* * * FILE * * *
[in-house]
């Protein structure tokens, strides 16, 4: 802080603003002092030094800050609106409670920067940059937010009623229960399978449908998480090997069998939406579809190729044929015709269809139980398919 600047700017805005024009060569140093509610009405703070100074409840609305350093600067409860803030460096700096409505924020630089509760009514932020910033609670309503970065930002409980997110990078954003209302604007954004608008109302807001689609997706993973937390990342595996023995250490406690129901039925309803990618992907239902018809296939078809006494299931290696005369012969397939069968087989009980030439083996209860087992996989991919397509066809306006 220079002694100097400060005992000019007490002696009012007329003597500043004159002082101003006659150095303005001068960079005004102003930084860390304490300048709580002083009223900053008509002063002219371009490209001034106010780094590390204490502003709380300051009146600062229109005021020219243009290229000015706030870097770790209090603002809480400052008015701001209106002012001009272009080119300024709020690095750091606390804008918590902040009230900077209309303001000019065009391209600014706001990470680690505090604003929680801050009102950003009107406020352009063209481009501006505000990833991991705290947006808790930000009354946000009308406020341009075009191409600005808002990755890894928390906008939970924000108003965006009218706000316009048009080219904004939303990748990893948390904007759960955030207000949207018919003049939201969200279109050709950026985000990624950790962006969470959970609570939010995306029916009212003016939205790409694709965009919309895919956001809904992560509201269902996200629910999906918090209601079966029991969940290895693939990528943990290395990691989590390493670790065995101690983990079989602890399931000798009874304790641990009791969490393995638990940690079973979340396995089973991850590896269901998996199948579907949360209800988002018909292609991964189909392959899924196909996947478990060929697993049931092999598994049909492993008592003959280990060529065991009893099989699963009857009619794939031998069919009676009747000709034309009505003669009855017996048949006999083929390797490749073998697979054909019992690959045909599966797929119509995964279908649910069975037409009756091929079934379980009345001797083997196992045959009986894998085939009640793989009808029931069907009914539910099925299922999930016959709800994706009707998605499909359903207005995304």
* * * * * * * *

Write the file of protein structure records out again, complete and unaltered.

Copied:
[in-house]
């Protein structure tokens, strides 16, 4: 802080603003002092030094800050609106409670920067940059937010009623229960399978449908998480090997069998939406579809190729044929015709269809139980398919 600047700017805005024009060569140093509610009405703070100074409840609305350093600067409860803030460096700096409505924020630089509760009514932020910033609670309503970065930002409980997110990078954003209302604007954004608008109302807001689609997706993973937390990342595996023995250490406690129901039925309803990618992907239902018809296939078809006494299931290696005369012969397939069968087989009980030439083996209860087992996989991919397509066809306006 220079002694100097400060005992000019007490002696009012007329003597500043004159002082101003006659150095303005001068960079005004102003930084860390304490300048709580002083009223900053008509002063002219371009490209001034106010780094590390204490502003709380300051009146600062229109005021020219243009290229000015706030870097770790209090603002809480400052008015701001209106002012001009272009080119300024709020690095750091606390804008918590902040009230900077209309303001000019065009391209600014706001990470680690505090604003929680801050009102950003009107406020352009063209481009501006505000990833991991705290947006808790930000009354946000009308406020341009075009191409600005808002990755890894928390906008939970924000108003965006009218706000316009048009080219904004939303990748990893948390904007759960955030207000949207018919003049939201969200279109050709950026985000990624950790962006969470959970609570939010995306029916009212003016939205790409694709965009919309895919956001809904992560509201269902996200629910999906918090209601079966029991969940290895693939990528943990290395990691989590390493670790065995101690983990079989602890399931000798009874304790641990009791969490393995638990940690079973979340396995089973991850590896269901998996199948579907949360209800988002018909292609991964189909392959899924196909996947478990060929697993049931092999598994049909492993008592003959280990060529065991009893099989699963009857009619794939031998069919009676009747000709034309009505003669009855017996048949006999083929390797490749073998697979054909019992690959045909599966797929119509995964279908649910069975037409009756091929079934379980009345001797083997196992045959009986894998085939009640793989009808029931069907009914539910099925299922999930016959709800994706009707998605499909359903207005995304």